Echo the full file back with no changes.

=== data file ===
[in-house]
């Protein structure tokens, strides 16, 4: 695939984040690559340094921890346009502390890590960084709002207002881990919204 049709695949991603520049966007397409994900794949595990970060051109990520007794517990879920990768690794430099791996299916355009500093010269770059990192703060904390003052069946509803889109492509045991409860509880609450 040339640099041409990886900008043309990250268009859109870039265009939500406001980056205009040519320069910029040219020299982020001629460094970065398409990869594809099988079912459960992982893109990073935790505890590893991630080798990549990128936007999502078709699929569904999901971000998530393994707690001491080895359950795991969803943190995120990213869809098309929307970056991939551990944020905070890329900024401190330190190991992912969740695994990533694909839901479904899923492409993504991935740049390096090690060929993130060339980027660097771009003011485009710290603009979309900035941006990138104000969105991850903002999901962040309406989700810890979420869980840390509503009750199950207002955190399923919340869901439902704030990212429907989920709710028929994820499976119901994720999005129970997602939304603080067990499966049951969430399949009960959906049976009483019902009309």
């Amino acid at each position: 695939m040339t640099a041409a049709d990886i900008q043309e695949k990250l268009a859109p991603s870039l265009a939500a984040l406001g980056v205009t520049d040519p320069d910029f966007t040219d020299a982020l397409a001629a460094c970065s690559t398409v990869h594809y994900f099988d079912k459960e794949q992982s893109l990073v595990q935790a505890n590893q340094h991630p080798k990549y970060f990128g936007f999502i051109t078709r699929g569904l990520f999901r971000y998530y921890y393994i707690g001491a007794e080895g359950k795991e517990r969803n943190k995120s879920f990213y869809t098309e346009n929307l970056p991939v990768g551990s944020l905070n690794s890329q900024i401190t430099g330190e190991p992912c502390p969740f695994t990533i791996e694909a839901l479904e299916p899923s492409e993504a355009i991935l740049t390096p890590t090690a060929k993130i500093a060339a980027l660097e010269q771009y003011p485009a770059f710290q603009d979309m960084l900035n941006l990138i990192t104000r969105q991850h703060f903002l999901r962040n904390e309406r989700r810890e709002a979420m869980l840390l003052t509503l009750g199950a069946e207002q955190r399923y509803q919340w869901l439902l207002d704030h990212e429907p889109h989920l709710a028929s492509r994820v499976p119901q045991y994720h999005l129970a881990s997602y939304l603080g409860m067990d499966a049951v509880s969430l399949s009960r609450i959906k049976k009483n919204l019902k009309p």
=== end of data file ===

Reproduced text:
[in-house]
């Protein structure tokens, strides 16, 4: 695939984040690559340094921890346009502390890590960084709002207002881990919204 049709695949991603520049966007397409994900794949595990970060051109990520007794517990879920990768690794430099791996299916355009500093010269770059990192703060904390003052069946509803889109492509045991409860509880609450 040339640099041409990886900008043309990250268009859109870039265009939500406001980056205009040519320069910029040219020299982020001629460094970065398409990869594809099988079912459960992982893109990073935790505890590893991630080798990549990128936007999502078709699929569904999901971000998530393994707690001491080895359950795991969803943190995120990213869809098309929307970056991939551990944020905070890329900024401190330190190991992912969740695994990533694909839901479904899923492409993504991935740049390096090690060929993130060339980027660097771009003011485009710290603009979309900035941006990138104000969105991850903002999901962040309406989700810890979420869980840390509503009750199950207002955190399923919340869901439902704030990212429907989920709710028929994820499976119901994720999005129970997602939304603080067990499966049951969430399949009960959906049976009483019902009309």
């Amino acid at each position: 695939m040339t640099a041409a049709d990886i900008q043309e695949k990250l268009a859109p991603s870039l265009a939500a984040l406001g980056v205009t520049d040519p320069d910029f966007t040219d020299a982020l397409a001629a460094c970065s690559t398409v990869h594809y994900f099988d079912k459960e794949q992982s893109l990073v595990q935790a505890n590893q340094h991630p080798k990549y970060f990128g936007f999502i051109t078709r699929g569904l990520f999901r971000y998530y921890y393994i707690g001491a007794e080895g359950k795991e517990r969803n943190k995120s879920f990213y869809t098309e346009n929307l970056p991939v990768g551990s944020l905070n690794s890329q900024i401190t430099g330190e190991p992912c502390p969740f695994t990533i791996e694909a839901l479904e299916p899923s492409e993504a355009i991935l740049t390096p890590t090690a060929k993130i500093a060339a980027l660097e010269q771009y003011p485009a770059f710290q603009d979309m960084l900035n941006l990138i990192t104000r969105q991850h703060f903002l999901r962040n904390e309406r989700r810890e709002a979420m869980l840390l003052t509503l009750g199950a069946e207002q955190r399923y509803q919340w869901l439902l207002d704030h990212e429907p889109h989920l709710a028929s492509r994820v499976p119901q045991y994720h999005l129970a881990s997602y939304l603080g409860m067990d499966a049951v509880s969430l399949s009960r609450i959906k049976k009483n919204l019902k009309p």